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Exploration of Regulations and Implications for Practice


The Medication compromise (MedRec) was implemented in 2009 after the Health Information Technology for Economic and Clinical Health (HITECH) Act mandated that it is presently required to be included to comply with the Electronic Health Record (EHR). Innovation in healthcare has to entail extensive use of technology, as well as ensuring that technology is linked in a way that takes into consideration electronic exchanges of patient data to enhance the overall quality of care.

According to Patel, Pevnick, and Kennelty (2019), prescription discrepancies are identified and resolved using the MedRec tool, which is integrated into the EHR and is meant to prevent unpleasant medication events (ADEs) from occurring. Due to the CDC’s designation of a fragmented MedRec as Limited Use (LU), an association cannot participate in promotional programs due to this designation. The possibility of making a medication mistake exists in the event that the supplier does not have pharmaceuticals available at the time of confirmation, transportation, or delivery.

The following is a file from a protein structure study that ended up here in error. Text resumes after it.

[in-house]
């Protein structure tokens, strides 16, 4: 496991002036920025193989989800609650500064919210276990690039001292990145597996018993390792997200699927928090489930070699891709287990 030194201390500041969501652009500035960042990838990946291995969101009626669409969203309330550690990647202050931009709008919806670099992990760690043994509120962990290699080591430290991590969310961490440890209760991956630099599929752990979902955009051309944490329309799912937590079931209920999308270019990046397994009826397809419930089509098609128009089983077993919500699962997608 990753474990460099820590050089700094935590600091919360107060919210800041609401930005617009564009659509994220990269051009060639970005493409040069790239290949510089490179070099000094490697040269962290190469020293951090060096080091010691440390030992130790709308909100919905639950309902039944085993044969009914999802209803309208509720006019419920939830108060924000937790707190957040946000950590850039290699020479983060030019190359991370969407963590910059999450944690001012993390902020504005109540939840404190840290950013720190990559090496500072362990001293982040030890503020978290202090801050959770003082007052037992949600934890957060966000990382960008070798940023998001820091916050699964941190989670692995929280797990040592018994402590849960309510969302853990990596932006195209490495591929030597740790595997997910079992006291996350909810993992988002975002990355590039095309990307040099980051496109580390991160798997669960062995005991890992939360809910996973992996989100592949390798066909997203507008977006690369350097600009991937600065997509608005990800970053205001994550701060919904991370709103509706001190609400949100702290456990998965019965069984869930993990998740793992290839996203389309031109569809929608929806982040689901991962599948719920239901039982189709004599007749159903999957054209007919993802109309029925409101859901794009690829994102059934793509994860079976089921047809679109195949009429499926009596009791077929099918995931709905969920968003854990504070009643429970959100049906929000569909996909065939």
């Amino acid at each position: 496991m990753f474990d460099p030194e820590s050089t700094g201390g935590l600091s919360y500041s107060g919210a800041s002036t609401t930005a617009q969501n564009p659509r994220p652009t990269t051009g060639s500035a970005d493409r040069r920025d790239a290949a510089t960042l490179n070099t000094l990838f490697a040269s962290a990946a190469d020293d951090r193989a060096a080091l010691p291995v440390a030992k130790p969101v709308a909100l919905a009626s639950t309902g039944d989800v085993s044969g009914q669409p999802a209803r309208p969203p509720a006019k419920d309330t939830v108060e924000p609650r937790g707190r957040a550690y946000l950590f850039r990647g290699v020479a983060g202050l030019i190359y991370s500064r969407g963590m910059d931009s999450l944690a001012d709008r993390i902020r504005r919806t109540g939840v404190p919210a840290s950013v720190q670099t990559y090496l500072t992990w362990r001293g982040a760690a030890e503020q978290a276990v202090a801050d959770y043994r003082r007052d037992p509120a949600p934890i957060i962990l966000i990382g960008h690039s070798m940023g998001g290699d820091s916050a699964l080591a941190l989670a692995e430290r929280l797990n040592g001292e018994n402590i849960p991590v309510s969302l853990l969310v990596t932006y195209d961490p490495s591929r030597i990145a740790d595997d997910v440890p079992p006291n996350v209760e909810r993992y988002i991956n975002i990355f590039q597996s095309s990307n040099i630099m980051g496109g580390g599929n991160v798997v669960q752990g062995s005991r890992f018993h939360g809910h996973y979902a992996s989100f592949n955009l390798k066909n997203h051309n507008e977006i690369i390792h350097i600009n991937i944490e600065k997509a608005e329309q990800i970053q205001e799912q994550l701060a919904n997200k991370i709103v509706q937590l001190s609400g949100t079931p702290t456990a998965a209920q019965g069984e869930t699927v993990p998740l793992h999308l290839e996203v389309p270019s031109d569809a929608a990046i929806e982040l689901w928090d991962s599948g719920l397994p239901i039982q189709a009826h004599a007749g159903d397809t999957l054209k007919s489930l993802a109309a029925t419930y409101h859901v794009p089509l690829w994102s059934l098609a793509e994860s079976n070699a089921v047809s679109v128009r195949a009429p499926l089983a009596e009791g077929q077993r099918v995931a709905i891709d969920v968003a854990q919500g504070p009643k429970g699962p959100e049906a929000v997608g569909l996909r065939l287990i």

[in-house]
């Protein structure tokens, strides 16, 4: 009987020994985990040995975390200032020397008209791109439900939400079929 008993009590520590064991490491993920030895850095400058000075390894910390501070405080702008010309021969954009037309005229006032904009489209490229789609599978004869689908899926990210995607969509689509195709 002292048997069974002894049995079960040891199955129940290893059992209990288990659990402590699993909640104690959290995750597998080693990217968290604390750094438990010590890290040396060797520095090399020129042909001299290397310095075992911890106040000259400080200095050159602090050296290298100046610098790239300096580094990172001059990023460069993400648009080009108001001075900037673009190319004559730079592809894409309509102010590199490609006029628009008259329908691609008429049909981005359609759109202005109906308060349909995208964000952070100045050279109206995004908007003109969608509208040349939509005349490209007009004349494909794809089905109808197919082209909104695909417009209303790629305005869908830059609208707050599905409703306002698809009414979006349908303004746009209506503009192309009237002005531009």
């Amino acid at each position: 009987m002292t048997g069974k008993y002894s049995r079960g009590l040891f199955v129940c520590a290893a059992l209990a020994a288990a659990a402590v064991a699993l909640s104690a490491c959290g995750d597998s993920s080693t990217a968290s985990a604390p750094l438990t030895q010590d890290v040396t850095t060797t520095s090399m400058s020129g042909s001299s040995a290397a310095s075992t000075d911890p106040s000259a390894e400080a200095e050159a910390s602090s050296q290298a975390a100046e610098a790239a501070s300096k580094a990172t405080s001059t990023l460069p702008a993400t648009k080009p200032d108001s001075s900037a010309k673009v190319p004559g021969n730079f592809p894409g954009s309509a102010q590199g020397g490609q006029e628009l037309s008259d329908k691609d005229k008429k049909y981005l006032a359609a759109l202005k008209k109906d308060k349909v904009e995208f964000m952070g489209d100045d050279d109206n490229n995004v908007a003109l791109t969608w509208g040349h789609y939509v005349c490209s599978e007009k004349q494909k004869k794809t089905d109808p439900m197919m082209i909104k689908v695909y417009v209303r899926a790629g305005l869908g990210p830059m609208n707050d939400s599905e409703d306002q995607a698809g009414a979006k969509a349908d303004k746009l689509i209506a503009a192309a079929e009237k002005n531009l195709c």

Due to these discrepancies, a patient is at risk of experiencing a poor reaction to a prescribed medication. A significant cause of injury and death in patients worldwide, adverse drug events (ADE) are a leading cause of death and disability.

Safety Issue

This application program (MedRec) is a medical wellness innovation that is integrated into a framework’s electronic health-record database. This method has several stages, including gathering the most complete and precise rundown of a patient’s current prescriptions and comparing it to those previously recorded in their records. The preceding step is then communicating the most exceptional rundown to the patient, their guardians, and any subsequent providers of care (Rangachari, 2018). The failure to do a MedRec increases the likelihood of suppliers making mistakes during reflection, which may result in ADE being triggered.